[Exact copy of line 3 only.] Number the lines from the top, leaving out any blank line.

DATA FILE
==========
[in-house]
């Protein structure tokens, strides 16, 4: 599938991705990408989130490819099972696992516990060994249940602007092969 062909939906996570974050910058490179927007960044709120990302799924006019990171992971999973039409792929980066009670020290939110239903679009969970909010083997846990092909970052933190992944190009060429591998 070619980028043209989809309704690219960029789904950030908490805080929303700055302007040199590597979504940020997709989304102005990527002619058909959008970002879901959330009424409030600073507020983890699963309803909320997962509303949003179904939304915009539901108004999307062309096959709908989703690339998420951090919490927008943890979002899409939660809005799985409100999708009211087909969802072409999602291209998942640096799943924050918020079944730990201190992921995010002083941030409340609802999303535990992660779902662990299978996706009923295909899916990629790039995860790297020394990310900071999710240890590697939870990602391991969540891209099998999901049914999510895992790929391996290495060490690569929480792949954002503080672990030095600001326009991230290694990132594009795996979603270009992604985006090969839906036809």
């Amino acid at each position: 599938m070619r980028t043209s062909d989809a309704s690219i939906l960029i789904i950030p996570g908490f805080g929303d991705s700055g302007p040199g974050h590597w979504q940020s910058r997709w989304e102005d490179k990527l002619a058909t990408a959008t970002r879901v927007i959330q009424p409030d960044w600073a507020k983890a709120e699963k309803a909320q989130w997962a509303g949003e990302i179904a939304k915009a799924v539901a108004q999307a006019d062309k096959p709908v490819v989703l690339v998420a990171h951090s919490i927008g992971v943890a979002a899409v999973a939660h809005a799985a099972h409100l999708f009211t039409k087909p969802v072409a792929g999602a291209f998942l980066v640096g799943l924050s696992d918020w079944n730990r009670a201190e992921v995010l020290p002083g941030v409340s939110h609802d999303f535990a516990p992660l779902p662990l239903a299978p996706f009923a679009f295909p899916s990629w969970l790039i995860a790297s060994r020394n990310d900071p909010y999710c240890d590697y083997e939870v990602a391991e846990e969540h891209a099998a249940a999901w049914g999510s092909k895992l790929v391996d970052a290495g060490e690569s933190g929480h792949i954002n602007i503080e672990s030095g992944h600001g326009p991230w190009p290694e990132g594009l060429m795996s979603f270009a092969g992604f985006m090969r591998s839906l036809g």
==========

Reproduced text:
């Amino acid at each position: 599938m070619r980028t043209s062909d989809a309704s690219i939906l960029i789904i950030p996570g908490f805080g929303d991705s700055g302007p040199g974050h590597w979504q940020s910058r997709w989304e102005d490179k990527l002619a058909t990408a959008t970002r879901v927007i959330q009424p409030d960044w600073a507020k983890a709120e699963k309803a909320q989130w997962a509303g949003e990302i179904a939304k915009a799924v539901a108004q999307a006019d062309k096959p709908v490819v989703l690339v998420a990171h951090s919490i927008g992971v943890a979002a899409v999973a939660h809005a799985a099972h409100l999708f009211t039409k087909p969802v072409a792929g999602a291209f998942l980066v640096g799943l924050s696992d918020w079944n730990r009670a201190e992921v995010l020290p002083g941030v409340s939110h609802d999303f535990a516990p992660l779902p662990l239903a299978p996706f009923a679009f295909p899916s990629w969970l790039i995860a790297s060994r020394n990310d900071p909010y999710c240890d590697y083997e939870v990602a391991e846990e969540h891209a099998a249940a999901w049914g999510s092909k895992l790929v391996d970052a290495g060490e690569s933190g929480h792949i954002n602007i503080e672990s030095g992944h600001g326009p991230w190009p290694e990132g594009l060429m795996s979603f270009a092969g992604f985006m090969r591998s839906l036809g």